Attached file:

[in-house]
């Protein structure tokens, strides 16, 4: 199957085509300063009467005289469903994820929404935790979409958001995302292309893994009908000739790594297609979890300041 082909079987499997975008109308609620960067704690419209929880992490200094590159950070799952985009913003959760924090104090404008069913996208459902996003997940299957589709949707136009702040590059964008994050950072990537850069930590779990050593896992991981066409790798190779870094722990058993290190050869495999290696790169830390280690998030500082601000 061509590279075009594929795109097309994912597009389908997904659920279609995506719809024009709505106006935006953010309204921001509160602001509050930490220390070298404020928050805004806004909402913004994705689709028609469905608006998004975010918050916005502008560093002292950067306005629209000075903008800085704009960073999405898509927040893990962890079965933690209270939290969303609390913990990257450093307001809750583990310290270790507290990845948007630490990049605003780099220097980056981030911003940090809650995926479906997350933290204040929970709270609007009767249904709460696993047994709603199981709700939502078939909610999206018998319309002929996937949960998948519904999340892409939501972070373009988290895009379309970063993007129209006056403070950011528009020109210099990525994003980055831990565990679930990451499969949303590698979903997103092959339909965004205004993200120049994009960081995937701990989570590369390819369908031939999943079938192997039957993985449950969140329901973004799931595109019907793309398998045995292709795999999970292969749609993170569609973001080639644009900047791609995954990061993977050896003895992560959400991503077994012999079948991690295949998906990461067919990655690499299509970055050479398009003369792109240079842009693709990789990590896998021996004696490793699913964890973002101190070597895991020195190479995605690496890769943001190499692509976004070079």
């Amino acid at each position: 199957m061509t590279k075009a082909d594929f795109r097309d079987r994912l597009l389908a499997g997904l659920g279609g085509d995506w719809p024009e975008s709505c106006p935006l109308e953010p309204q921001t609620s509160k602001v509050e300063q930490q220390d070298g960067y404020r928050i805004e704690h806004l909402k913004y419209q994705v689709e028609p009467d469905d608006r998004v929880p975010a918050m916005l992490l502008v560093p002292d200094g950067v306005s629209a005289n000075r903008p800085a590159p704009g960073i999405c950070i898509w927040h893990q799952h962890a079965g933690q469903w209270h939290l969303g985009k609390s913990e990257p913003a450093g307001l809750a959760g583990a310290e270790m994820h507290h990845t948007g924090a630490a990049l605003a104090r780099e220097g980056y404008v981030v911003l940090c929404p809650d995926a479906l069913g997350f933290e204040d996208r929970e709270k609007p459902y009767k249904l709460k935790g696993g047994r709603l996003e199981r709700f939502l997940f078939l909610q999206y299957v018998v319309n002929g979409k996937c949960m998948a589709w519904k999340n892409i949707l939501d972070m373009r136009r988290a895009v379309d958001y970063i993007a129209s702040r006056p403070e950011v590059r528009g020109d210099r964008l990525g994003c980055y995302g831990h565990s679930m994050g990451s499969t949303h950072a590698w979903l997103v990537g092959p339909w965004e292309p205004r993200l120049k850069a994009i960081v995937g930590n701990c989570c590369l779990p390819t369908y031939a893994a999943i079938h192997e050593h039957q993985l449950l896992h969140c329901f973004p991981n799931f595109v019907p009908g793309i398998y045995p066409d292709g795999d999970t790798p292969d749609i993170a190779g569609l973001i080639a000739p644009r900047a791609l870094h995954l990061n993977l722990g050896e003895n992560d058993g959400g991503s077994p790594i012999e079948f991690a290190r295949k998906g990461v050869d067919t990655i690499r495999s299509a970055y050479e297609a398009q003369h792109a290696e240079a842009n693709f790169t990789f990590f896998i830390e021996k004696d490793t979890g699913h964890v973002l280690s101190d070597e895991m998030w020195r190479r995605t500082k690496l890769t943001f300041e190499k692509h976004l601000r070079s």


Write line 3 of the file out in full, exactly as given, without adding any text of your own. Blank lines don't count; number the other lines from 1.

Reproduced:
């Amino acid at each position: 199957m061509t590279k075009a082909d594929f795109r097309d079987r994912l597009l389908a499997g997904l659920g279609g085509d995506w719809p024009e975008s709505c106006p935006l109308e953010p309204q921001t609620s509160k602001v509050e300063q930490q220390d070298g960067y404020r928050i805004e704690h806004l909402k913004y419209q994705v689709e028609p009467d469905d608006r998004v929880p975010a918050m916005l992490l502008v560093p002292d200094g950067v306005s629209a005289n000075r903008p800085a590159p704009g960073i999405c950070i898509w927040h893990q799952h962890a079965g933690q469903w209270h939290l969303g985009k609390s913990e990257p913003a450093g307001l809750a959760g583990a310290e270790m994820h507290h990845t948007g924090a630490a990049l605003a104090r780099e220097g980056y404008v981030v911003l940090c929404p809650d995926a479906l069913g997350f933290e204040d996208r929970e709270k609007p459902y009767k249904l709460k935790g696993g047994r709603l996003e199981r709700f939502l997940f078939l909610q999206y299957v018998v319309n002929g979409k996937c949960m998948a589709w519904k999340n892409i949707l939501d972070m373009r136009r988290a895009v379309d958001y970063i993007a129209s702040r006056p403070e950011v590059r528009g020109d210099r964008l990525g994003c980055y995302g831990h565990s679930m994050g990451s499969t949303h950072a590698w979903l997103v990537g092959p339909w965004e292309p205004r993200l120049k850069a994009i960081v995937g930590n701990c989570c590369l779990p390819t369908y031939a893994a999943i079938h192997e050593h039957q993985l449950l896992h969140c329901f973004p991981n799931f595109v019907p009908g793309i398998y045995p066409d292709g795999d999970t790798p292969d749609i993170a190779g569609l973001i080639a000739p644009r900047a791609l870094h995954l990061n993977l722990g050896e003895n992560d058993g959400g991503s077994p790594i012999e079948f991690a290190r295949k998906g990461v050869d067919t990655i690499r495999s299509a970055y050479e297609a398009q003369h792109a290696e240079a842009n693709f790169t990789f990590f896998i830390e021996k004696d490793t979890g699913h964890v973002l280690s101190d070597e895991m998030w020195r190479r995605t500082k690496l890769t943001f300041e190499k692509h976004l601000r070079s």